Slovenin Stane Klemenc (50 ans) left Blue One on November 14th. The same day than Ann Bancroft and Liv Arnesen.

He plans to follow a route across the continent very similar to that targeted by Bancroft and Arnesen. The skier sayd however that he will decided on whether to attempt the full crossing when he reaches the SGP, and may instead head north from there to the Patriot Hills. The key piece of his equipment is a carbon-fibre,
chair-like, device which has been designed to allow Klemenc to utilise parasails from a sitting position. The parasails are attached to, and controlled from, the chair, his sled with supplies and other equipment being harnessed behind the seat. When conditions are not suitable for use of parasails Klemenc will pull the sled behind him with the chair following on behind that.

Due to the fact that his website is written mainly
in Slovenian, we may not be able to follow his adventure
as closely as we'll do with the other expeditions.


Thanks to Anan translation of Slovenien website we have more details concerning the failure of slo skier Stane Klemenc. Here is what Anan has published Wednesday December 8th

The skier's web site, which is again reporting events only in Slovenien, is currently detailing a number of key reasons for the decision to retire according to translations obtained by ANAN yesterday. One was related to the heavy sledge Stane was attempting to pull up the slope towards the main plateau from where it was hoped the parasail system would have come into its own. According to the web site, the sledge and special parasail chair which he was pulling weighed an incredible 200 Kg, presumably because the continental crossing was to be unsupported and he had to carry over 100 days of supplies.

In comparison, the Norwegian duo of Rolf Bae and Eirik Sønneland who are also travelling south from DML to the South Geographic Pole (SGP), each set out pulling 165 Kg. Anne Bancroft and Liv Arnesen whose goal is a crossing of the continent, left 'Blue 1' at the same time as Klemenc with only 113 Kg sledges as commercial air operator Adventure Network International (ANI) is to deliver additional food and fuel for them to the Pole (ANAN-22/03, 24 May 2000). In another sector the Dutch Sasquatch pair Marc Cornelissen and Wilco van Rooijen, who aim to travel unsupported from the Patriot Hills to the SGP and return on a somewhat easier, but still difficult, route, each had problems pulling sledges of 165 Kg in the first week of their trek, and had to lighten the load in order to make acceptable progress.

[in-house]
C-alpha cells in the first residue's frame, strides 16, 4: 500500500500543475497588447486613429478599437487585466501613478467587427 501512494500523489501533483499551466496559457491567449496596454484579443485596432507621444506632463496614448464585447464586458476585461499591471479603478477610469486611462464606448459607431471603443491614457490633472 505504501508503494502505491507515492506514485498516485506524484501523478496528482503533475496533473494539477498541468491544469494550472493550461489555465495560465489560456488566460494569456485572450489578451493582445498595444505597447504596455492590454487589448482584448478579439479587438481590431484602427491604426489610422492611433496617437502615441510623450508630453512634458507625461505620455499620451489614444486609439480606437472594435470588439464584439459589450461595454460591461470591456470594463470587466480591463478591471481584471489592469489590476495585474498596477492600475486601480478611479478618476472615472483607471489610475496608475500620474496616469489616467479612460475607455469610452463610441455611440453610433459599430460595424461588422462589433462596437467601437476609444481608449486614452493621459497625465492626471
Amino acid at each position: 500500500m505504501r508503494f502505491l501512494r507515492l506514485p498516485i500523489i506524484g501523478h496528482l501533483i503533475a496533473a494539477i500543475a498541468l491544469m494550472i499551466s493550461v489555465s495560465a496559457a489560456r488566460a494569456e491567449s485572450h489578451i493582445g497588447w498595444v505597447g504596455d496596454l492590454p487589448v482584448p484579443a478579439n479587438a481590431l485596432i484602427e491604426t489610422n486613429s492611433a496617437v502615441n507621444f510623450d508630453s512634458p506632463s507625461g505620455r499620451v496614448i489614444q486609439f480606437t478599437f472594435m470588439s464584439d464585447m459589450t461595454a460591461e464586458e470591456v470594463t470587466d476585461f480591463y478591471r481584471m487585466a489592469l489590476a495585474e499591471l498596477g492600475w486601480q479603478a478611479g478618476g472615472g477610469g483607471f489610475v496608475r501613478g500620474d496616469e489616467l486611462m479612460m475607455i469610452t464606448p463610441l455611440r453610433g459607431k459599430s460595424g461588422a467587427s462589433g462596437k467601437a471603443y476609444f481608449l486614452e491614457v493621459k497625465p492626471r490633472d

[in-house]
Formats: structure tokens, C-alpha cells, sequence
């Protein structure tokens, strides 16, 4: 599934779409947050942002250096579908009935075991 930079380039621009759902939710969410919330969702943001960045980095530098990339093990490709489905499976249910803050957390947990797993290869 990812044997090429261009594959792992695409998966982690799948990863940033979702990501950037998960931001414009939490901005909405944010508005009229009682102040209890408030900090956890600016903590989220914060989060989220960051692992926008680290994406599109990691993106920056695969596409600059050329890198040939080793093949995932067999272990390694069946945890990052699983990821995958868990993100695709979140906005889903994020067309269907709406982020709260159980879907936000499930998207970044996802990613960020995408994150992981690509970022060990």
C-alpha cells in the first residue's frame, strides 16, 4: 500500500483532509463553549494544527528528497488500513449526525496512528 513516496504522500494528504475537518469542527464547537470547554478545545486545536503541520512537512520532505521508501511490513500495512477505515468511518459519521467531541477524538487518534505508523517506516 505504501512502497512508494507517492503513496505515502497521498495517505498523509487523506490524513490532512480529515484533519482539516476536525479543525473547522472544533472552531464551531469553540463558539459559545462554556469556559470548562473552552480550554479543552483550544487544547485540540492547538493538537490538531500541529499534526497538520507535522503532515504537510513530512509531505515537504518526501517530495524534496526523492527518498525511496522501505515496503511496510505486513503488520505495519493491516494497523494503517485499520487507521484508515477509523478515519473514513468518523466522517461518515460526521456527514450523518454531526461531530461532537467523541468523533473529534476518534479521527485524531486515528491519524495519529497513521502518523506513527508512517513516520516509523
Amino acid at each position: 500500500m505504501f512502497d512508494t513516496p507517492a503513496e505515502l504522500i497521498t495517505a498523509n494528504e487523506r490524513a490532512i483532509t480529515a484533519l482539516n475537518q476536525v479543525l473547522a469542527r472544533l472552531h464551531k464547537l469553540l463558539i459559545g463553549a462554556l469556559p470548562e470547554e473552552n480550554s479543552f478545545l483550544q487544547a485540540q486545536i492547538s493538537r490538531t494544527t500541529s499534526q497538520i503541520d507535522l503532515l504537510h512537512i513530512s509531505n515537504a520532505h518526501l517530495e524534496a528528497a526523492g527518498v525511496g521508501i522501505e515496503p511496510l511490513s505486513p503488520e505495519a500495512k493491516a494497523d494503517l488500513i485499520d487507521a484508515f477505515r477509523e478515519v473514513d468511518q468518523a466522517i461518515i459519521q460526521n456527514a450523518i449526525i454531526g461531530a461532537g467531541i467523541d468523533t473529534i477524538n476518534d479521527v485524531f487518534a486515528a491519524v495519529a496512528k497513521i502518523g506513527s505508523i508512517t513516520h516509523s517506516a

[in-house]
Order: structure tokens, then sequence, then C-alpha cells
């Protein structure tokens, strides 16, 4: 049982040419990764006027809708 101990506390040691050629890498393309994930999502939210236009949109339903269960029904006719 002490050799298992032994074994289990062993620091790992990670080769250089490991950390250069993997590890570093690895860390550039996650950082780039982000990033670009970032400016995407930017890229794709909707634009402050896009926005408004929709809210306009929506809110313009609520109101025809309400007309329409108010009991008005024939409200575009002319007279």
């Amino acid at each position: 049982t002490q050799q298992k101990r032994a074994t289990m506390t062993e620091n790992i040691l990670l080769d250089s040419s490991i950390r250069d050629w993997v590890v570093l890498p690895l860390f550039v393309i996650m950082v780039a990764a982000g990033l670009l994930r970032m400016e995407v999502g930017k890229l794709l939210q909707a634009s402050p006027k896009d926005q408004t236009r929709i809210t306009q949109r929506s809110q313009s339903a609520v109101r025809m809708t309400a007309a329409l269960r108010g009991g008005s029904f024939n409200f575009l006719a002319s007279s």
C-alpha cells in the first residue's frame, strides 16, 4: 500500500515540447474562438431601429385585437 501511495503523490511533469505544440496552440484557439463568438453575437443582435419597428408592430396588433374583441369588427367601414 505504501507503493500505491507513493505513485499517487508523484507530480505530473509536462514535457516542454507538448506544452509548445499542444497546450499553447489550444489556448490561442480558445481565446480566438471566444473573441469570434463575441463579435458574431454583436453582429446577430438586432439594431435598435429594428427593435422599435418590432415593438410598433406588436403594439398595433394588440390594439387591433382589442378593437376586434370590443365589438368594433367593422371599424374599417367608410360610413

It appears that the stresses involved in pulling the very heavy sledge, and the typically difficult travelling conditions that prevailed, resulted in Klemenc suffering leg injuries of some kind. These were enough to confine him to his tent for at least two days last week as he attempted to recover before once again moving southwards, however his problems apparently persisted. In addition to these injuries the web site says that some of Stane's food had 'spoiled' due to incorrect packaging prior to his departure for Antarctica, and that as a result he did not have enough suitable supplies to continue the crossing attempt. There were also persistent reports of poor to non-existent communications between the skier and the 'Blue 1' camp, some of which appear to have been caused by high levels of solar activity; something that has been a general problem in Antarctica over recent months. Stane's satellite-based navigation equipment was also said to have been 'unreliable', and he became increasingly concerned about his ability to find the SGP, or to provide his position accurately enough later in the trip when further inland such that any aircraft that may have been sent to assist could locate him on the vast, often featureless, ice sheet. Personnel operating the Polar Logistics field camp at 'Blue 1' apparently became concerned when no reports were received from Klemenc for several days late last month.

While communications problems had been experienced early on in his trek, the Slovenian language web site claims that there was considerable uncertainty about his situation; although whether this statement was merely an attempt to add 'drama' for the benefit of the general public visiting the site cannot be ascertained at this time. Position reports from his ARGOS satellite beacon apparently indicated that he had not moved for several days last week and this was apparently the time when he was resting because of leg-related problems. As a result of the uncertainty ANI, which was providing search and rescue cover for the skier, dispatched a Twin Otter from 'Blue 1' on the morning of 1 December, and it reached the vicinity of Klemenc's position twenty-five minutes later. The aircraft was unable to land closer than eight kilometres from the trekker due to fog and whiteout conditions in the area, and that flight had to be aborted. A second sortie made on the afternoon of the 3rd was successful and the skier was returned to 'Blue 1'. Few details of Klemenc's condition on arrival at 'Blue 1' are available as the web site is sketchy on details. The inference appears to be however that he is in a satisfactory condition.